Watchtower=14kms
The complete South Boundary can no longer be done from Medicine Lake. If you want to do the South boundary in one direction you have to either start or finish at Rocky Pass, which is in the middle of nowhere.
Castleguard River, which starts in northern Banff and finishes in Jasper=50 kms
And another in Northern Banff, but close to Jasper is Howse Pass=24kms
Because these trails are decommissioned and not closed you can still use them, but crawling under and over and around deadfall with packs is no fun at all. Crossing raging rivers sucks too.
I fear that Athabasca Pass will be axed next. It already was semi decommissioned with crews only clearing it every two or three years.

In 1994, when the backcountry passes came into being, Parks spent over one million dollars to pave part of the skyline trail at Miette Hotsprings. Yes, they did put in a few tent pads and picnic tables and bear poles in the backcountry, but haven't touched one since.
There is one trail crew worker left and I think they will hire one more in the summer, but their main task will be removing dangerous dead standing trees from around front country campgrounds, and there are thousands of those.
So, who is keeping the trails clear? The outfitters are keeping the longer trails open and a few guys around town are keeping some of the shorter ones open. But we do not build bridges. The outfitters will continue be able to ride the back country because their horses will get them through, but too bad for the backpackers.

What really sticks in my craw about all this is that the Harper cutbacks isn't the main driving force behind all this. It's pressure from the Sierra Club that is causing most of this. While they still allow snowmobiling in the Yellowstone, they come up here and tell us that we're not doing enough to preserve our parks.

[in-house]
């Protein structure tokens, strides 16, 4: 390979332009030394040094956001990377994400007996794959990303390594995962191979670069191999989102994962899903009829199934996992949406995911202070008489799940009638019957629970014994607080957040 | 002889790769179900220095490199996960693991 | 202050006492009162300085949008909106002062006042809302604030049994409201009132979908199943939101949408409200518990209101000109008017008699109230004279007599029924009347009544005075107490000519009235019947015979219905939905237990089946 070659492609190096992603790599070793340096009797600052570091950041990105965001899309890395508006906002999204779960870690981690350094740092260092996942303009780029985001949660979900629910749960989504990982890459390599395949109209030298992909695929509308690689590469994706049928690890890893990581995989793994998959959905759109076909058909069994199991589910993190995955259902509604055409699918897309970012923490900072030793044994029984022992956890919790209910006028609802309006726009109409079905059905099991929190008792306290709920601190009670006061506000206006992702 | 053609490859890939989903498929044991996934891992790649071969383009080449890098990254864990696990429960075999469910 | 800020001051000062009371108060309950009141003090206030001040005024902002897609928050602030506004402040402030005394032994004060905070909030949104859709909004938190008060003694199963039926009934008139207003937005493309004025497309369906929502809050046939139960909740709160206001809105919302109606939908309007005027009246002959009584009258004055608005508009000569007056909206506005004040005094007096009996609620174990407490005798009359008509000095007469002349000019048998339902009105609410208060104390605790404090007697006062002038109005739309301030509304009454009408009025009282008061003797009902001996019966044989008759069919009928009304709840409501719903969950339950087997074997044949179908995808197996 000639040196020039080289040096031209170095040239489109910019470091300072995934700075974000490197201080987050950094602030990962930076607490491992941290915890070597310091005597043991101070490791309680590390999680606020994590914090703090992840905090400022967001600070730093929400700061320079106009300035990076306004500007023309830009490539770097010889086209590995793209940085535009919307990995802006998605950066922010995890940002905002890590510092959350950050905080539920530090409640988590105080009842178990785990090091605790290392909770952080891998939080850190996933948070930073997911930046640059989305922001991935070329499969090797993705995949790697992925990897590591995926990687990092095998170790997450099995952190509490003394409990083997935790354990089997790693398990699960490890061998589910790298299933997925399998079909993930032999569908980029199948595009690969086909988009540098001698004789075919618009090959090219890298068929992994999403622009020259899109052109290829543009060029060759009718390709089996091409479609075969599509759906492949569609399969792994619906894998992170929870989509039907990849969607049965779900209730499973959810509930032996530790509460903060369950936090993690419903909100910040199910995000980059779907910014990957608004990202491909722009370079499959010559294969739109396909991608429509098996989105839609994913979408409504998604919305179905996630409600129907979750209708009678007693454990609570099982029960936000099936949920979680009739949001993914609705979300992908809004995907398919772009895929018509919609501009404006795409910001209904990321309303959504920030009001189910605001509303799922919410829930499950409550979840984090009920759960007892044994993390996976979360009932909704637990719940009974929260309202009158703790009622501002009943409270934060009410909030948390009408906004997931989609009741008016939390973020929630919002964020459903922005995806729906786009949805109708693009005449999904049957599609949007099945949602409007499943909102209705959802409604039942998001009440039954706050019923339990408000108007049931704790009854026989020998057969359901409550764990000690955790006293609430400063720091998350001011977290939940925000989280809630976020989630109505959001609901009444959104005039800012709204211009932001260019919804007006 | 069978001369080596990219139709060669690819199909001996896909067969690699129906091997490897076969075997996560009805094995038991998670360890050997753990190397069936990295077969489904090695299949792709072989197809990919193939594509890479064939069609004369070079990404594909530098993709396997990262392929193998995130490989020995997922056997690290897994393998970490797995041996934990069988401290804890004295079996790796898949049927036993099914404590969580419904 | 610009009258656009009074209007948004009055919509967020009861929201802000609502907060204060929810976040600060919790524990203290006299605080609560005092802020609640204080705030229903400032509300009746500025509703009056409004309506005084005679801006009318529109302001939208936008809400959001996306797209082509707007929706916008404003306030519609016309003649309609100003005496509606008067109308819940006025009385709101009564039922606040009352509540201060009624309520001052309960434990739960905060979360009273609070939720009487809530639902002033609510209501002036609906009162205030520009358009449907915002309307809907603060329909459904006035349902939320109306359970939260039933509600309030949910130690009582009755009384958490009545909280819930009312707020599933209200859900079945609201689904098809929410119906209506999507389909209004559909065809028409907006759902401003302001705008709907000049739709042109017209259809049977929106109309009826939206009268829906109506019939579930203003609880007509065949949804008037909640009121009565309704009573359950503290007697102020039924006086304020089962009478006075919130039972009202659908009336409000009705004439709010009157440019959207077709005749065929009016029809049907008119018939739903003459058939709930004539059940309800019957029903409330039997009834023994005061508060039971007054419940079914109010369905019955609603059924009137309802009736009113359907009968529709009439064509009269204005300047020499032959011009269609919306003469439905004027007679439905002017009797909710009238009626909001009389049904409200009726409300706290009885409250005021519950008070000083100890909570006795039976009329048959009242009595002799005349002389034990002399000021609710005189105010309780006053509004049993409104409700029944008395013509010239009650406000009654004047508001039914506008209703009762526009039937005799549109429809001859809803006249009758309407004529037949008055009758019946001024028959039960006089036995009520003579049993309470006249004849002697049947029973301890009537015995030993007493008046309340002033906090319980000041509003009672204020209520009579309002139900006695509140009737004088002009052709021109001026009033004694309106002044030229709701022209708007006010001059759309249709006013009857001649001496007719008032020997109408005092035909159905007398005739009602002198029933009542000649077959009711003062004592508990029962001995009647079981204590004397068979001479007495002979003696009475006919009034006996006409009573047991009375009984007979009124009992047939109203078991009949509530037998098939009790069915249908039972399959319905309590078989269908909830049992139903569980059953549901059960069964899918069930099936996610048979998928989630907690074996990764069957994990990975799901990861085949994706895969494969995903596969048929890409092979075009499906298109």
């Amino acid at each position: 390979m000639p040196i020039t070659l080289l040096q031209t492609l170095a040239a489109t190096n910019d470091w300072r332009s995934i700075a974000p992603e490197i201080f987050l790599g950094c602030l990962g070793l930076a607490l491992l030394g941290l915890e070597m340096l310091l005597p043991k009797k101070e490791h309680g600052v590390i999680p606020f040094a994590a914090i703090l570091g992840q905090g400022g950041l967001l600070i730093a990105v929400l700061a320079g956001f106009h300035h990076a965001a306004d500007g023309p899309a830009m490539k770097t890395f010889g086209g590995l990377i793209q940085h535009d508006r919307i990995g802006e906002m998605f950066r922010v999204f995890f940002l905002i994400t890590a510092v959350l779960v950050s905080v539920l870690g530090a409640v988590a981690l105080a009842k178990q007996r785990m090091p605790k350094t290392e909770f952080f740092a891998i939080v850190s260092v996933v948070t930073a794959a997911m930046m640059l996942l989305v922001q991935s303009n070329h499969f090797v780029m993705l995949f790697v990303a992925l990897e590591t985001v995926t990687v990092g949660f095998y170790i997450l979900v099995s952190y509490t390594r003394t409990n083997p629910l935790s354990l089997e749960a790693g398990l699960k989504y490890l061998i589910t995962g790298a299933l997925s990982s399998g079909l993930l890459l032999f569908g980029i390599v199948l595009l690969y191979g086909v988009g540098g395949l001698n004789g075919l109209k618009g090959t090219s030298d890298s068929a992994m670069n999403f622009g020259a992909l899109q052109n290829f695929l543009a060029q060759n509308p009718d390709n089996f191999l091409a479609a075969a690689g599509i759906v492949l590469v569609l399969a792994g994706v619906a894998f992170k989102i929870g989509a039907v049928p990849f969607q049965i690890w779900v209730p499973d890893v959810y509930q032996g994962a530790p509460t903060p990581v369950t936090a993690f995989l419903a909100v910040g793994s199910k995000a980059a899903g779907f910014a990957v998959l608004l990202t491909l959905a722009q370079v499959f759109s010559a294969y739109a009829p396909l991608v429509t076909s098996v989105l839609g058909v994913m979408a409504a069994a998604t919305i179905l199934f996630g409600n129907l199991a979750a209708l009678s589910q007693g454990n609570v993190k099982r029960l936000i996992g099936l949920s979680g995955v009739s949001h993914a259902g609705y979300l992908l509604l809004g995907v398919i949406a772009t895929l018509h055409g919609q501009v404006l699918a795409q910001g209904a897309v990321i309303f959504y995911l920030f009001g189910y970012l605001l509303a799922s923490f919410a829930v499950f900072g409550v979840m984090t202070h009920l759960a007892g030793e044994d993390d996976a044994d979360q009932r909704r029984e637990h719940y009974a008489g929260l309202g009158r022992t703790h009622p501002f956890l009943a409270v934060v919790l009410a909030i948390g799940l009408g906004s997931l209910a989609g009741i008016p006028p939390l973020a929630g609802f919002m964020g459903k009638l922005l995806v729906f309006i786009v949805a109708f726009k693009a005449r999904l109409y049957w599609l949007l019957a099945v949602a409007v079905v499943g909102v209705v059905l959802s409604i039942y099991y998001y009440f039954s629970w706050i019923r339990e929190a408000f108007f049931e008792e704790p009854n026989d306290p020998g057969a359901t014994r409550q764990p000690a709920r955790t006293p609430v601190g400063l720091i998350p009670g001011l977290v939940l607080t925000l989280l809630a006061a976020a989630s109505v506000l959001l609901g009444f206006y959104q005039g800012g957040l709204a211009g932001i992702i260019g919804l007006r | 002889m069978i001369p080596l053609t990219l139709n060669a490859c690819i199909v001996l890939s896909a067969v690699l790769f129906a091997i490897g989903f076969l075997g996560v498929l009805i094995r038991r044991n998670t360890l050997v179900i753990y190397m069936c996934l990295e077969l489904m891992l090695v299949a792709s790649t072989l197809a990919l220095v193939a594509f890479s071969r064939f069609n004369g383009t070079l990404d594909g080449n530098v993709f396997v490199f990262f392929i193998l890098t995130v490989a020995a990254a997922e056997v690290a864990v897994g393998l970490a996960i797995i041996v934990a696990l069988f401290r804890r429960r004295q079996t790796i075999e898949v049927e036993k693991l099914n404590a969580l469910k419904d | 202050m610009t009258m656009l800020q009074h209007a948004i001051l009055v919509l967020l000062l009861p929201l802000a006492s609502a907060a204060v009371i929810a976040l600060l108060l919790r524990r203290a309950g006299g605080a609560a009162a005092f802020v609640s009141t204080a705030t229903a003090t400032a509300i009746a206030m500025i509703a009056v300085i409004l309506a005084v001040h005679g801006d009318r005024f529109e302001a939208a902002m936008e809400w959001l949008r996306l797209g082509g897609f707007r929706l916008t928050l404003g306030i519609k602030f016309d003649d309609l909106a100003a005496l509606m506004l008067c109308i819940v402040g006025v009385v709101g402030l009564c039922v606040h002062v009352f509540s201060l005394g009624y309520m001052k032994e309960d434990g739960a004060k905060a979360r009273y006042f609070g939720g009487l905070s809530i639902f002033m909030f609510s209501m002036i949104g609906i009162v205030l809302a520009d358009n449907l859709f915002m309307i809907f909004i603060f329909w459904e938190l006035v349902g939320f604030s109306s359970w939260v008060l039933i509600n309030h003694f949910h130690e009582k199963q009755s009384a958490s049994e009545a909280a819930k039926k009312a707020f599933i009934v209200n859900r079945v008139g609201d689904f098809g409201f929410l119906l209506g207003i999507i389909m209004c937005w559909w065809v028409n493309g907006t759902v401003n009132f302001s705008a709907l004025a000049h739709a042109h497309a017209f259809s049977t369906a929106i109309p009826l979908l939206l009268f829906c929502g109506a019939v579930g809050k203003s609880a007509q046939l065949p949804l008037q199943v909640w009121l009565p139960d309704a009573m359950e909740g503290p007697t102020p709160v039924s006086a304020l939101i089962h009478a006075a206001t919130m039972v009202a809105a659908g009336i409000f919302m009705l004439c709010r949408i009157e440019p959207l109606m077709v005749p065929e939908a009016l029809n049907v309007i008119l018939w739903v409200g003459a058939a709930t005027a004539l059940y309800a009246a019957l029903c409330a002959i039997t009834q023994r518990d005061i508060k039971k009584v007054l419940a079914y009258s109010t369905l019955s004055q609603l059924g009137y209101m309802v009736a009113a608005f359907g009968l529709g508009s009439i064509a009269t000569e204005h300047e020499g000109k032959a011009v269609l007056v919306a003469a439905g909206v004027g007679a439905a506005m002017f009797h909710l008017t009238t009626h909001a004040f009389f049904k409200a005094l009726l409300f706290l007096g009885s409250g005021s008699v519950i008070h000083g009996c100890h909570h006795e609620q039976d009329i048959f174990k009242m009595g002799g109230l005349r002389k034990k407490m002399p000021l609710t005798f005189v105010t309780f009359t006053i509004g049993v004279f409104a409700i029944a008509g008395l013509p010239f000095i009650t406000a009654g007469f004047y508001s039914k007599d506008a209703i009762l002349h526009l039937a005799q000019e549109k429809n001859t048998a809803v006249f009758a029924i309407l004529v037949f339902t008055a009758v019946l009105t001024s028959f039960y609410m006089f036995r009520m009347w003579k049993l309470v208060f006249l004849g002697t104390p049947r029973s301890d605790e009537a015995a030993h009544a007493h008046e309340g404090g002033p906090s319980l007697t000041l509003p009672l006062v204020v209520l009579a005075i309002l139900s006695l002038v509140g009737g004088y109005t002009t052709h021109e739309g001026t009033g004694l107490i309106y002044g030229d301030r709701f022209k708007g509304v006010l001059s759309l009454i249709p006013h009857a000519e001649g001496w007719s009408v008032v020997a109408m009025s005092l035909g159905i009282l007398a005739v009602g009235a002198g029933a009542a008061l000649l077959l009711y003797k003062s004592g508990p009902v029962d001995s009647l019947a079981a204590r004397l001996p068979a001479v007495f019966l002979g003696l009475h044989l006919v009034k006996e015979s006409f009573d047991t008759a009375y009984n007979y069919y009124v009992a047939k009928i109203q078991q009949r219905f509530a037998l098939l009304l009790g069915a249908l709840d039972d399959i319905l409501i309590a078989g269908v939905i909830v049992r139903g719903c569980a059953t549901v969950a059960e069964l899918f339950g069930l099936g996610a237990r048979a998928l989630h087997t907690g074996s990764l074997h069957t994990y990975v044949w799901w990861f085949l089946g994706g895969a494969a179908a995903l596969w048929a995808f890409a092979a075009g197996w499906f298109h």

I think that the woodland caribou are destined for extinction no matter what parks do. They have a very low birth rate and let's face it, they are not very bright. If you walk slow enough, you can walk right up to a caribou. Try that with a moose or elk(backcountry elk, not a roadside one} or a deer. They are surrounded by wolves and grizzlies and the biggest killer of caribou calves is the wolverine.. They have culled the wolves and have sterilized them, but yet there are many around. It is true that snowmobile and ski tracks make it easier for the wolves to get to these places, but they still go there and still get the caribou. They just leave later in the spring.
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post #20 of (permalink) Old 02-14-2013, 10:35 AM
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I noticed that Jasper NP finally posted the information about the Consultation on February 26 and 28 on their website:

http://www.pc.gc.ca/eng/pn-np/ab/jas...r-hiverap.aspx
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post #21 of (permalink) Old 02-14-2013, 11:18 AM
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Here is the information package they're distributing for the information session.

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post #22 of (permalink) Old 02-14-2013, 12:13 PM
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The "other areas" question is a joke. They've cordoned off everything west of 93, east of 93, and north of 16. Where else can we go?

I also notice that Whistler's Creek is now being included, BUT, magically, Marmot Basin seems to have the boundary drawn around it, and the ski resort access road is also excluded from the closure.

Ah, yes, commercial interests that serve large volumes of bus/front country users are NEVER to be threatened, but commercial operations serving backcountry users (Tonquin Valley, ACC, HiHostels and Shangri La) are of course pretty much told to fold up and forget it.
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post #23 of (permalink) Old 02-14-2013, 03:18 PM
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Is the information package available as a PDF file somewhere online or did they just send you printed pages?
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post #24 of (permalink) Old 02-14-2013, 03:35 PM